4.) On-line advertising: - Okay, this has long since gone far beyond funny to the point of bordering on criminal. AOL is charging one of the highest monthly fees of any service provider, and at the same time is pushing one of the highest amounts of on-line advertising. This includes animated flying banner ads that pop up incessantly and uncontrollably over your personal web pages whenever visitors come to browse around your web site. If you have an otherwise efficient web site with fast loading web pages, the overhead data transmission required for said advertising functions can far exceed the data requirement for your web pages. As such the operation of your web site is severely hindered, not only by the inconvenience and distraction of the advertising, but also by severely reducing the download speed for your personal web pages. Totally aside from all the unwanted advertising, when you have a slow web site you will have discouraged visitors. There are some on line services that are totally free to the user and will host your web site and e-mail account, and will be pushing far less advertising than you encounter with an AOL account. So why anyone would bother with an AOL account is beyond me. I suppose it may be for lack of being fully informed. Otherwise there are some AOL users that are there because they started their AOL accounts long ago when AOL was actually considered one of the leading services and had no on-line advertising.

5.) Tech support: - I'm a fairly savvy fellow when it comes to handling web problems (at least a little more competent than the average user). As such, when I have encountered the need to call for tech support, the low caliber help they have answering the phones at AOL have absolutely never been able to solve any of my problems on the first try. I have had to call back numerous times, and have been handed off to other support personnel many times, with most calls in fact, and handed over to multiple successive personnel on many occasions. It has been my experience that AOL tech support has almost never been able to answer my question or solve my problem no matter how many people get involved. The final straw was one time when I figure I had worked my way up to perhaps the only technically competent support person available (about 6 hand-offs up the ladder) and was still not finding a solution. I finally got frustrated and declared that all I wanted was an open socket connection to the internet, and I could work it out from there on my own. The response to that was, "I'm sorry sir, but AOL does not provide that service", which leads me directly to the next point.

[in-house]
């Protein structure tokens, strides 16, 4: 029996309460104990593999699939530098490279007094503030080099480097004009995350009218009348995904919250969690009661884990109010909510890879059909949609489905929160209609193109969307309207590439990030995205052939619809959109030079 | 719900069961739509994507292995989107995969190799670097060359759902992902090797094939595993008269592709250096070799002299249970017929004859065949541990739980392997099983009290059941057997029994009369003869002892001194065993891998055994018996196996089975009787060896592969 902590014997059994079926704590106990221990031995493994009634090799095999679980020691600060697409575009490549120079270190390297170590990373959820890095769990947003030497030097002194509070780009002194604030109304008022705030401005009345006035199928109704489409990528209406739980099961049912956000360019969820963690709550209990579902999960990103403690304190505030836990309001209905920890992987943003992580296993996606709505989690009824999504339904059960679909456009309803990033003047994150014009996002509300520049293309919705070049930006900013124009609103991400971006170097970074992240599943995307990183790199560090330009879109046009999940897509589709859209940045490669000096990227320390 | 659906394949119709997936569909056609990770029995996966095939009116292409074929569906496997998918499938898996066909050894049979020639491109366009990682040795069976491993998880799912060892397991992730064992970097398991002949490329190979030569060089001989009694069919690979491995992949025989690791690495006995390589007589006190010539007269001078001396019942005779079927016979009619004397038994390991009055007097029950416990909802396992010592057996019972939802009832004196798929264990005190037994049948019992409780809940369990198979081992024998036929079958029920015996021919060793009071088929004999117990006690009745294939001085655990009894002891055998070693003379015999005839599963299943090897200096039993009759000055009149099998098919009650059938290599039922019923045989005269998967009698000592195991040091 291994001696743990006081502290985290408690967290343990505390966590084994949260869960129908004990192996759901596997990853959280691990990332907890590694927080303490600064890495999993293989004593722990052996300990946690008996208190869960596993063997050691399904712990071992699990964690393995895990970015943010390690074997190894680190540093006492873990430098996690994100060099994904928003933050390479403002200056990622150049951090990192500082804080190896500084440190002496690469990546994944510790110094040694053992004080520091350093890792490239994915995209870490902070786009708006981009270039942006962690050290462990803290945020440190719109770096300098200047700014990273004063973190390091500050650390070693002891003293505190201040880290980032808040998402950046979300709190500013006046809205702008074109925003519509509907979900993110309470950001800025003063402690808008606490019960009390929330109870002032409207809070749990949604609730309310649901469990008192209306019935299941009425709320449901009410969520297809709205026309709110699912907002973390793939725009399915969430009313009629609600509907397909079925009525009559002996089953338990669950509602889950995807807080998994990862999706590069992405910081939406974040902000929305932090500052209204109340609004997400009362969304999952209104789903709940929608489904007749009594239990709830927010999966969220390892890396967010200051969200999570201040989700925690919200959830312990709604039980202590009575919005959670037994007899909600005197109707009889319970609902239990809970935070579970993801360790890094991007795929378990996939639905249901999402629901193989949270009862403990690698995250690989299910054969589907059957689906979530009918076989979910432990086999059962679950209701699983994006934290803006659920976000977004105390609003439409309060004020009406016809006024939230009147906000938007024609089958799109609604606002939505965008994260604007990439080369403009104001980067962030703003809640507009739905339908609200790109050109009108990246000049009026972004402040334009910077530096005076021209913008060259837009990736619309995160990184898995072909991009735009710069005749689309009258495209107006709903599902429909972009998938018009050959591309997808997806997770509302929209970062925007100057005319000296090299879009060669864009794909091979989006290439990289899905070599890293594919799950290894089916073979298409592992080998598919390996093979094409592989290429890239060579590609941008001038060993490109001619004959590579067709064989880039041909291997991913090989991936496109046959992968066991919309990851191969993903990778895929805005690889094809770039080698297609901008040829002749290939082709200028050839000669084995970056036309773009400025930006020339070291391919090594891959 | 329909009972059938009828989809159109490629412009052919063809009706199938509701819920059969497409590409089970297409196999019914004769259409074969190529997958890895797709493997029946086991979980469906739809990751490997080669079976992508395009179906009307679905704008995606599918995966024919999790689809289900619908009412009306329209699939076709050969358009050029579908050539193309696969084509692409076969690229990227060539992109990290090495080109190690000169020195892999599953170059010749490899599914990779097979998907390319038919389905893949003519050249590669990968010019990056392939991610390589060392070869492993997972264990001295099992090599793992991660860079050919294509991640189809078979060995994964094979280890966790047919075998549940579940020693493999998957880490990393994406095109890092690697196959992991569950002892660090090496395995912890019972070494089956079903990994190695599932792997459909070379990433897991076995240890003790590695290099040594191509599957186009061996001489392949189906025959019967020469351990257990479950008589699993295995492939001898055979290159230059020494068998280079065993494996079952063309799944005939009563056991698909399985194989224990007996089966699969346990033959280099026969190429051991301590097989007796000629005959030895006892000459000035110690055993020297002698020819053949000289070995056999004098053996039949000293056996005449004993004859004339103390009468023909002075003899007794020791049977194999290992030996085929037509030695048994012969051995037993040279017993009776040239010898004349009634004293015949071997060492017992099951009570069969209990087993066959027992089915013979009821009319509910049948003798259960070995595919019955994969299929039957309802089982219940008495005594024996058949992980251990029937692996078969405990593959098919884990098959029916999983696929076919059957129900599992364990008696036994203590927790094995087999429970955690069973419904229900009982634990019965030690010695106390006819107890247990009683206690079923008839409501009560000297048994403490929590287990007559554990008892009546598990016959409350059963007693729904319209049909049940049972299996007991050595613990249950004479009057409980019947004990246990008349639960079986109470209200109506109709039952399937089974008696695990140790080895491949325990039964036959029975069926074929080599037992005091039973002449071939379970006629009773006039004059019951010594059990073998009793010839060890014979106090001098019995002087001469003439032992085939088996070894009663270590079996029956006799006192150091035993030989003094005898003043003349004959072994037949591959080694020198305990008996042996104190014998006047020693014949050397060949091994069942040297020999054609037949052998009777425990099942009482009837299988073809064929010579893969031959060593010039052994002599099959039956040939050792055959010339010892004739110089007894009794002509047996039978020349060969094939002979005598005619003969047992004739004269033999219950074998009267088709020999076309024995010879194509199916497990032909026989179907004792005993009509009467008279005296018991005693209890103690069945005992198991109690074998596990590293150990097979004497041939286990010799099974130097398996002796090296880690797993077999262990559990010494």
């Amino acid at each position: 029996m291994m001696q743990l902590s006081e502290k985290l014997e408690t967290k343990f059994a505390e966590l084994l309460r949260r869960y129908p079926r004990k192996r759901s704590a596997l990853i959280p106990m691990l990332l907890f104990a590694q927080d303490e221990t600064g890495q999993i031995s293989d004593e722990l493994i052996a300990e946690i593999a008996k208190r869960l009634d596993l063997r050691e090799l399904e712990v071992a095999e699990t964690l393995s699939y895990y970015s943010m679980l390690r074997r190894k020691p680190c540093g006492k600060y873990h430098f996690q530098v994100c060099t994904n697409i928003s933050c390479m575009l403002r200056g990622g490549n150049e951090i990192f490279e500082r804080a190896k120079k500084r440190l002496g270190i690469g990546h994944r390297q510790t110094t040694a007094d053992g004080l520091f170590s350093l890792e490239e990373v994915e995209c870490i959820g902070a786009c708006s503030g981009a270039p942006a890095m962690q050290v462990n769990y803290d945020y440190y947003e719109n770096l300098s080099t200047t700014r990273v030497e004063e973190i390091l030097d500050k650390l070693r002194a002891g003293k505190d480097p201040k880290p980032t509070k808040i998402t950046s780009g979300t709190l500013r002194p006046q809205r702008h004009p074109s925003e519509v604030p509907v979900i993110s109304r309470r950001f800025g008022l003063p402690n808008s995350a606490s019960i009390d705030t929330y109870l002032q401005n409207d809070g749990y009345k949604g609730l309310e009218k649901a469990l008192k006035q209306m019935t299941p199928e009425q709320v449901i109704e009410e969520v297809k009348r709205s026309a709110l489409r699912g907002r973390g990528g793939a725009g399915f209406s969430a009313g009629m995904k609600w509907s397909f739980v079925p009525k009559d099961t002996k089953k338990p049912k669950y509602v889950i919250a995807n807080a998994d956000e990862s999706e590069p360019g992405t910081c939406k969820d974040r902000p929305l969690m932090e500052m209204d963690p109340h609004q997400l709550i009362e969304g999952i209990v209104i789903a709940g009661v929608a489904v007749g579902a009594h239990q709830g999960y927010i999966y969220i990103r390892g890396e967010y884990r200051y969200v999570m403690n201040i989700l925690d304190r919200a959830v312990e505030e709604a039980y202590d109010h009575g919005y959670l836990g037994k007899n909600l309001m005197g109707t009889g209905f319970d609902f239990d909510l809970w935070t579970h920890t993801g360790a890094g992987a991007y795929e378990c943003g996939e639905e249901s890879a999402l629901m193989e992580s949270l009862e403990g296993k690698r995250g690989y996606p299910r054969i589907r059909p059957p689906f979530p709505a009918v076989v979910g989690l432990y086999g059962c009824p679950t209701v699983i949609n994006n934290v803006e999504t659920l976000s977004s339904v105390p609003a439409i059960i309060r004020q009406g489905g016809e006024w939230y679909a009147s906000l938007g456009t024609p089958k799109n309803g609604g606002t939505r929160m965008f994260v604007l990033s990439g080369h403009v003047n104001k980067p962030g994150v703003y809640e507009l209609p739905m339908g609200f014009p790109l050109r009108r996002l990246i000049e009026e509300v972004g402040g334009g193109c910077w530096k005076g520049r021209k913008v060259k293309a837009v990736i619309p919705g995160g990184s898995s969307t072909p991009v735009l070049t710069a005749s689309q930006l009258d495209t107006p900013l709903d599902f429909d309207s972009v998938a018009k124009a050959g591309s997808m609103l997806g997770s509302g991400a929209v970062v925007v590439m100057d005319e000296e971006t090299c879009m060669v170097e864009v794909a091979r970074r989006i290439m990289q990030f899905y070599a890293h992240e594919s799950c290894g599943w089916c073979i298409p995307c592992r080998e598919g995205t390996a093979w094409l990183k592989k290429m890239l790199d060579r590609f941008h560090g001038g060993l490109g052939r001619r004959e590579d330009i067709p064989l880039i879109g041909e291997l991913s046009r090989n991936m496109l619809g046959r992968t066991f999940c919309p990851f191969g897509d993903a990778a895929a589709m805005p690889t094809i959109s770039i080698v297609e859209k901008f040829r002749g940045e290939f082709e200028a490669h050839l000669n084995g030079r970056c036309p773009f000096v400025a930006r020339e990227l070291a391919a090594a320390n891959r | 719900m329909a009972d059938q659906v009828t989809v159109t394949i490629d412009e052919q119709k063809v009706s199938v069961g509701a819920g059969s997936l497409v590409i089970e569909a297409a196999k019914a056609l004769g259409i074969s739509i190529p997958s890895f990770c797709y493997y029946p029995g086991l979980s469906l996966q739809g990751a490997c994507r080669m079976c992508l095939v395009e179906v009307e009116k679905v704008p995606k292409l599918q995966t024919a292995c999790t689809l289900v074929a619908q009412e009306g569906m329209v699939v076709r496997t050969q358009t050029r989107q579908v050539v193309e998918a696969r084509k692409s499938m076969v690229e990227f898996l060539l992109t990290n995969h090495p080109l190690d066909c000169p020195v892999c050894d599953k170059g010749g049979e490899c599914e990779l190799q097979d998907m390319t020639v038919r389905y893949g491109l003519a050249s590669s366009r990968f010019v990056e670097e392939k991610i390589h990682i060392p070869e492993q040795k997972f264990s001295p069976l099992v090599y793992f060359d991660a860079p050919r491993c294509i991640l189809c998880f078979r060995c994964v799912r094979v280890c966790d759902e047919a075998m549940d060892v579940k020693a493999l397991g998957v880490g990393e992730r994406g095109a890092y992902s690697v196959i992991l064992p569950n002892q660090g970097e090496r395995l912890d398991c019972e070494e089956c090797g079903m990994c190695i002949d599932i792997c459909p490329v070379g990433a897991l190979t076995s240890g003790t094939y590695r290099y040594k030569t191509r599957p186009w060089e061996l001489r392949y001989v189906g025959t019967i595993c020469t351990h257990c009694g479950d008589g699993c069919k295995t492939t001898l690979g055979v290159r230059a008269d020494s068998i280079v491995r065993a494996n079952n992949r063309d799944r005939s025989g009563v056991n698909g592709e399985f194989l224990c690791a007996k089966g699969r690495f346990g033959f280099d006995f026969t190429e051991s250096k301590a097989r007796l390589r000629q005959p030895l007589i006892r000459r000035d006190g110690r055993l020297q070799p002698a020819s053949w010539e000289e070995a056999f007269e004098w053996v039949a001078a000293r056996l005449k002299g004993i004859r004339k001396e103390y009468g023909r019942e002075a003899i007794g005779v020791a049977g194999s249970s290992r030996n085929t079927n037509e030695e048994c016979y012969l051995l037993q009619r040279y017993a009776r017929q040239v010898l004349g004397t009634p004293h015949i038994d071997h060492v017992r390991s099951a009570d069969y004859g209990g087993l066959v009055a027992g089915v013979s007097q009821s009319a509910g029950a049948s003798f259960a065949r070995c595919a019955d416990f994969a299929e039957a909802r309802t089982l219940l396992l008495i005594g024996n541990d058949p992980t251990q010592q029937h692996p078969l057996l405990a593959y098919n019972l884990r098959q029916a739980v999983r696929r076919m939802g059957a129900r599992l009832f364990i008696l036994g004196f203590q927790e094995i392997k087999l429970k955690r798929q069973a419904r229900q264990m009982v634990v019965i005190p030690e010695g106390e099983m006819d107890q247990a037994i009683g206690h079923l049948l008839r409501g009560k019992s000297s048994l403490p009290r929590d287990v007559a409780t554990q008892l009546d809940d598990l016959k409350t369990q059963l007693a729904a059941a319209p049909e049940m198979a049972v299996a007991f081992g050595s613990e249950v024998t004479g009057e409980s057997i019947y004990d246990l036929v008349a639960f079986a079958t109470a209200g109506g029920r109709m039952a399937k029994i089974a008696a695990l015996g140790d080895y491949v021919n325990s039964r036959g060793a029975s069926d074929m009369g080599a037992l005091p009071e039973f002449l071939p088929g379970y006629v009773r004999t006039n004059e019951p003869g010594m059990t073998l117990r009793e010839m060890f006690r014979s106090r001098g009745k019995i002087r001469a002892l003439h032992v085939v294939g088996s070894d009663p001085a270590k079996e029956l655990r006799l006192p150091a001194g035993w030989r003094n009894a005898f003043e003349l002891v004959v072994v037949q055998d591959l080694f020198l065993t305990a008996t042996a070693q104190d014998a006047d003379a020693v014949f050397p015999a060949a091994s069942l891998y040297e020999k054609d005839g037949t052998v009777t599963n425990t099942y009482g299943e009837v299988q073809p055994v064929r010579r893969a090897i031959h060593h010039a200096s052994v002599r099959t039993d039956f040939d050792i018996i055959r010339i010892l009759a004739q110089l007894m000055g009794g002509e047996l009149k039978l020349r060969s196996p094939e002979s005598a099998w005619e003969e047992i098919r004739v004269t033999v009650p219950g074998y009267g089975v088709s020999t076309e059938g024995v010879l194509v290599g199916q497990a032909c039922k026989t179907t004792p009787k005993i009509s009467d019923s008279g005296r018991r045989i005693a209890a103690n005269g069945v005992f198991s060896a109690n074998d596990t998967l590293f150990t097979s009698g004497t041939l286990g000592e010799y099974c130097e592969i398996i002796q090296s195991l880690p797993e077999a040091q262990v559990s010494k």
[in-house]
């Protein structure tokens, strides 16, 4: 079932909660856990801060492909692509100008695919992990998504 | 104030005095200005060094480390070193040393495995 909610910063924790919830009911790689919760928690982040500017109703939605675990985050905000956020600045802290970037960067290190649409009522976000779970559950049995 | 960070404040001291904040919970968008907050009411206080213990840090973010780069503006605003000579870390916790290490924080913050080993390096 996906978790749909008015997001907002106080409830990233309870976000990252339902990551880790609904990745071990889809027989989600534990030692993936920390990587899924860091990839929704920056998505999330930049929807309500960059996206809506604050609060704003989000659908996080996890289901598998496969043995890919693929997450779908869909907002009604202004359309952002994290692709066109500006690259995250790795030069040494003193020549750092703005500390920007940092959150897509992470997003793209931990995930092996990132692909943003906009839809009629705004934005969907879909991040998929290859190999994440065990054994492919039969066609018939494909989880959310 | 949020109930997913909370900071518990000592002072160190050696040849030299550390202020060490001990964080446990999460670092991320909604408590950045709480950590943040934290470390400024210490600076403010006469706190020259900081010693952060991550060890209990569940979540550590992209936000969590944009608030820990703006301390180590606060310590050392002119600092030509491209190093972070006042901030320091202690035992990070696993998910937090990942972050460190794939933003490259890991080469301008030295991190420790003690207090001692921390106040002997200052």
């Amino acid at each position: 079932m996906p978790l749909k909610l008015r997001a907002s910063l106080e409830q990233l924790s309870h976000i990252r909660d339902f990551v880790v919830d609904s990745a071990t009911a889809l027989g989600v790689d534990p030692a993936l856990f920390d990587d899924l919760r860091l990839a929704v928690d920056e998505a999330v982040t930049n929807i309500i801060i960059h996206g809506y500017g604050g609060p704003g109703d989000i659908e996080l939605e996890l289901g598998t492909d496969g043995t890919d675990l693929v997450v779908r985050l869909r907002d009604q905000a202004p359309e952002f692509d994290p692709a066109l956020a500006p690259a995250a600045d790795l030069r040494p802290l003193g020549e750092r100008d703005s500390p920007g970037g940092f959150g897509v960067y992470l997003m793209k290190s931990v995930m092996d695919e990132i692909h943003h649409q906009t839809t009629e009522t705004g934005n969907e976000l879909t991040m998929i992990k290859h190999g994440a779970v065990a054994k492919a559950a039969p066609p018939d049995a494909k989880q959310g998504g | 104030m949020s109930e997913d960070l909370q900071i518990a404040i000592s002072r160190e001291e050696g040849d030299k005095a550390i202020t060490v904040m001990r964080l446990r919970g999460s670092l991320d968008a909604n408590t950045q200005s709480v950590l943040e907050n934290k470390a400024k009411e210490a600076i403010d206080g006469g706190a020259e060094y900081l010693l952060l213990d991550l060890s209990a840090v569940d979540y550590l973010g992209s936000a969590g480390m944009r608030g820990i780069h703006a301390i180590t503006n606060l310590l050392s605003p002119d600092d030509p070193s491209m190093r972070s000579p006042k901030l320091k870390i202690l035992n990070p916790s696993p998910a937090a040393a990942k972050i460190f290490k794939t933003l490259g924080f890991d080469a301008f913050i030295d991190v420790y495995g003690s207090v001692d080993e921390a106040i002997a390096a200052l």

6.) Open socket connection to the internet: - The lack of this particular service is the overbearing reason why AOL is not an Internet Service Provider, but just another Online Service. AOL does in fact have their own open connection to the internet, but they will not connect you directly to it. When you are logged into AOL via your AOL account, every request for access to the internet, such as using a browser or a search engine, must first pass through the AOL server and be "approved" before net access is allowed. There are many types of net access requests that are not allowed. For instance you cannot use Eudora e-mail software with AOL to reach out over the net and retrieve e-mail from another web server. You cannot use a generic FTP program through AOL to transfer data files to another web server (although you may be able to retrieve remote files with the AOL FTP function). When I tried to use the AOL search engine to look for references to "Flashnet" (an AOL competitor) on the internet, the result was an absolute blank, zero references found. When I do this same search through my local ISP the search engine returns thousands of references to "Flashnet".